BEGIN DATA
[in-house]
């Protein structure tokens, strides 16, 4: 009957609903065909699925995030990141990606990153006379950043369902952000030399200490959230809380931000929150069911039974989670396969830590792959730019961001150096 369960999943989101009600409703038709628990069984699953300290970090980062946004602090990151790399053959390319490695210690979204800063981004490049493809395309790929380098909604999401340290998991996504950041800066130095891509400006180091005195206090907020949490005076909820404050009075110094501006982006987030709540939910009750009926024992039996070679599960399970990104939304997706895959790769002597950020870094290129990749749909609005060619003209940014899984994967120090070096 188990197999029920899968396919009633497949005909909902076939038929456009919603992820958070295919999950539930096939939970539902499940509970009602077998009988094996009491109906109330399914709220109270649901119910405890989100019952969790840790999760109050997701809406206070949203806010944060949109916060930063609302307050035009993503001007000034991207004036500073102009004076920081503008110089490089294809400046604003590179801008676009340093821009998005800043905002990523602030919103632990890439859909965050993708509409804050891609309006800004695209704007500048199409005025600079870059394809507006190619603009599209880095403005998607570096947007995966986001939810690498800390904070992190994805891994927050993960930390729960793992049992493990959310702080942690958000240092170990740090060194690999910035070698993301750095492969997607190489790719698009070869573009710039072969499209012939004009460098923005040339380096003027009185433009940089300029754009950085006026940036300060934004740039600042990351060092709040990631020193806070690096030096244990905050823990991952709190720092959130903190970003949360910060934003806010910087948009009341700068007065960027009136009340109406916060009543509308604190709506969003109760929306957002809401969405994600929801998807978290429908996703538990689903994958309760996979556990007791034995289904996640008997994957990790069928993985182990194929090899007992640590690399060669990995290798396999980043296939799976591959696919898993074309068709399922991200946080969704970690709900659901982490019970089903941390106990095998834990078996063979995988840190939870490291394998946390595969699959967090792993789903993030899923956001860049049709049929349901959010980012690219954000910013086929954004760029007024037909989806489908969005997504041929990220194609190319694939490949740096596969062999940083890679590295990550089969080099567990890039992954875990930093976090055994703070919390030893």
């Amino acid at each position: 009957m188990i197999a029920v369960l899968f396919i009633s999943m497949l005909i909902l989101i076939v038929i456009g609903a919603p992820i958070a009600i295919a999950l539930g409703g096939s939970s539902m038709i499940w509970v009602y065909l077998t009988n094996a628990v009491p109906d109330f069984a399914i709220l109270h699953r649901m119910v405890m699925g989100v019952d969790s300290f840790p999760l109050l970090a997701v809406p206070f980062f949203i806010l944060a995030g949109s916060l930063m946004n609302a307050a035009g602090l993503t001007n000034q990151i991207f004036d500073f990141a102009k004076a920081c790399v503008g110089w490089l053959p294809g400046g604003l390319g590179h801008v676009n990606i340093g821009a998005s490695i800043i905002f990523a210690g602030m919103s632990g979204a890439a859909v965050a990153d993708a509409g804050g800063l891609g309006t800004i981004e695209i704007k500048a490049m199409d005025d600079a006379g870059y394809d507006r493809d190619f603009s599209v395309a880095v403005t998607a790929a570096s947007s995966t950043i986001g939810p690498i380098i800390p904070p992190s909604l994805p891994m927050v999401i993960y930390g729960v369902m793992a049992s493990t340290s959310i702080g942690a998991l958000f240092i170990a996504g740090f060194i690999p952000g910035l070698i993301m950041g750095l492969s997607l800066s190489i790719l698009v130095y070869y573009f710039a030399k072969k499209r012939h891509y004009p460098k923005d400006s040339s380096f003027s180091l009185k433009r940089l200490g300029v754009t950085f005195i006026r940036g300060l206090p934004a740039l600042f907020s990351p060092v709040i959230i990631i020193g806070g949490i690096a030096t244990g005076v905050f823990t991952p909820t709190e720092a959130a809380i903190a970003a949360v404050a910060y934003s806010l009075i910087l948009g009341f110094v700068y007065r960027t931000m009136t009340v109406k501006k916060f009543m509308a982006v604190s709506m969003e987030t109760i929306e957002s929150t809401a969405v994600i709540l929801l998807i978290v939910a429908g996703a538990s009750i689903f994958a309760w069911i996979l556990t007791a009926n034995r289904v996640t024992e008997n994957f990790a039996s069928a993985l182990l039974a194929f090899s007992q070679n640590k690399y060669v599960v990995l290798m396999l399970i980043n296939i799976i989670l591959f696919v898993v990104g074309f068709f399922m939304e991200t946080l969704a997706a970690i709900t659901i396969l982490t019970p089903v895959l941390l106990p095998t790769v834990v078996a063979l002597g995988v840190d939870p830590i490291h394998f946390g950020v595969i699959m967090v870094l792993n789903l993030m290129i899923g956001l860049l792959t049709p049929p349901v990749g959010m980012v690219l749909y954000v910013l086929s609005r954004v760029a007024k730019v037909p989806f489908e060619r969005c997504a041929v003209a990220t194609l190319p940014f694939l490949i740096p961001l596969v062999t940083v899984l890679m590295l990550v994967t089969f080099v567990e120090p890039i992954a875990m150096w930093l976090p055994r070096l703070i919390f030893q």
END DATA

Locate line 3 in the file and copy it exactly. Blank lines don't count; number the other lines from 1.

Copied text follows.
């Amino acid at each position: 009957m188990i197999a029920v369960l899968f396919i009633s999943m497949l005909i909902l989101i076939v038929i456009g609903a919603p992820i958070a009600i295919a999950l539930g409703g096939s939970s539902m038709i499940w509970v009602y065909l077998t009988n094996a628990v009491p109906d109330f069984a399914i709220l109270h699953r649901m119910v405890m699925g989100v019952d969790s300290f840790p999760l109050l970090a997701v809406p206070f980062f949203i806010l944060a995030g949109s916060l930063m946004n609302a307050a035009g602090l993503t001007n000034q990151i991207f004036d500073f990141a102009k004076a920081c790399v503008g110089w490089l053959p294809g400046g604003l390319g590179h801008v676009n990606i340093g821009a998005s490695i800043i905002f990523a210690g602030m919103s632990g979204a890439a859909v965050a990153d993708a509409g804050g800063l891609g309006t800004i981004e695209i704007k500048a490049m199409d005025d600079a006379g870059y394809d507006r493809d190619f603009s599209v395309a880095v403005t998607a790929a570096s947007s995966t950043i986001g939810p690498i380098i800390p904070p992190s909604l994805p891994m927050v999401i993960y930390g729960v369902m793992a049992s493990t340290s959310i702080g942690a998991l958000f240092i170990a996504g740090f060194i690999p952000g910035l070698i993301m950041g750095l492969s997607l800066s190489i790719l698009v130095y070869y573009f710039a030399k072969k499209r012939h891509y004009p460098k923005d400006s040339s380096f003027s180091l009185k433009r940089l200490g300029v754009t950085f005195i006026r940036g300060l206090p934004a740039l600042f907020s990351p060092v709040i959230i990631i020193g806070g949490i690096a030096t244990g005076v905050f823990t991952p909820t709190e720092a959130a809380i903190a970003a949360v404050a910060y934003s806010l009075i910087l948009g009341f110094v700068y007065r960027t931000m009136t009340v109406k501006k916060f009543m509308a982006v604190s709506m969003e987030t109760i929306e957002s929150t809401a969405v994600i709540l929801l998807i978290v939910a429908g996703a538990s009750i689903f994958a309760w069911i996979l556990t007791a009926n034995r289904v996640t024992e008997n994957f990790a039996s069928a993985l182990l039974a194929f090899s007992q070679n640590k690399y060669v599960v990995l290798m396999l399970i980043n296939i799976i989670l591959f696919v898993v990104g074309f068709f399922m939304e991200t946080l969704a997706a970690i709900t659901i396969l982490t019970p089903v895959l941390l106990p095998t790769v834990v078996a063979l002597g995988v840190d939870p830590i490291h394998f946390g950020v595969i699959m967090v870094l792993n789903l993030m290129i899923g956001l860049l792959t049709p049929p349901v990749g959010m980012v690219l749909y954000v910013l086929s609005r954004v760029a007024k730019v037909p989806f489908e060619r969005c997504a041929v003209a990220t194609l190319p940014f694939l490949i740096p961001l596969v062999t940083v899984l890679m590295l990550v994967t089969f080099v567990e120090p890039i992954a875990m150096w930093l976090p055994r070096l703070i919390f030893q």